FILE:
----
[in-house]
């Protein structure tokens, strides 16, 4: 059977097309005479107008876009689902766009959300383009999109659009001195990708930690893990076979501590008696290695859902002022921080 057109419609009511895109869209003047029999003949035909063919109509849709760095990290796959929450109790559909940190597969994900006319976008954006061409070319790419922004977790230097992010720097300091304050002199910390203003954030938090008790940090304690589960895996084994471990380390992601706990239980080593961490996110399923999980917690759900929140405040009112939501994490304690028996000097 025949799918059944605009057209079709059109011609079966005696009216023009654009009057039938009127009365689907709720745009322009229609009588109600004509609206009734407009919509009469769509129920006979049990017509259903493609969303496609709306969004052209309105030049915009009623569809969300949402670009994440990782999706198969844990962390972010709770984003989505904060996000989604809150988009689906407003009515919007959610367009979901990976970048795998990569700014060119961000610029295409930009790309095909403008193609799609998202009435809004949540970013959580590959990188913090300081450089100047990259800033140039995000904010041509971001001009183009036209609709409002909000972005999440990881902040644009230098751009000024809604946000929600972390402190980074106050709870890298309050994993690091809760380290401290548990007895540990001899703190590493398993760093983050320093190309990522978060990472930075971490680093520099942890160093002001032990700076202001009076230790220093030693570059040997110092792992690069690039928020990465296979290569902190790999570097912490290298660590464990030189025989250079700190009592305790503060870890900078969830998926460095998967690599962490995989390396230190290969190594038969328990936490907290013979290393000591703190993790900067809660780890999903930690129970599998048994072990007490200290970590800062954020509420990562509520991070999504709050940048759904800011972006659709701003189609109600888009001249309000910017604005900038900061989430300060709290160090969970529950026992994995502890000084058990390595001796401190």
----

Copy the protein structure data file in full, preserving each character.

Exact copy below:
[in-house]
């Protein structure tokens, strides 16, 4: 059977097309005479107008876009689902766009959300383009999109659009001195990708930690893990076979501590008696290695859902002022921080 057109419609009511895109869209003047029999003949035909063919109509849709760095990290796959929450109790559909940190597969994900006319976008954006061409070319790419922004977790230097992010720097300091304050002199910390203003954030938090008790940090304690589960895996084994471990380390992601706990239980080593961490996110399923999980917690759900929140405040009112939501994490304690028996000097 025949799918059944605009057209079709059109011609079966005696009216023009654009009057039938009127009365689907709720745009322009229609009588109600004509609206009734407009919509009469769509129920006979049990017509259903493609969303496609709306969004052209309105030049915009009623569809969300949402670009994440990782999706198969844990962390972010709770984003989505904060996000989604809150988009689906407003009515919007959610367009979901990976970048795998990569700014060119961000610029295409930009790309095909403008193609799609998202009435809004949540970013959580590959990188913090300081450089100047990259800033140039995000904010041509971001001009183009036209609709409002909000972005999440990881902040644009230098751009000024809604946000929600972390402190980074106050709870890298309050994993690091809760380290401290548990007895540990001899703190590493398993760093983050320093190309990522978060990472930075971490680093520099942890160093002001032990700076202001009076230790220093030693570059040997110092792992690069690039928020990465296979290569902190790999570097912490290298660590464990030189025989250079700190009592305790503060870890900078969830998926460095998967690599962490995989390396230190290969190594038969328990936490907290013979290393000591703190993790900067809660780890999903930690129970599998048994072990007490200290970590800062954020509420990562509520991070999504709050940048759904800011972006659709701003189609109600888009001249309000910017604005900038900061989430300060709290160090969970529950026992994995502890000084058990390595001796401190």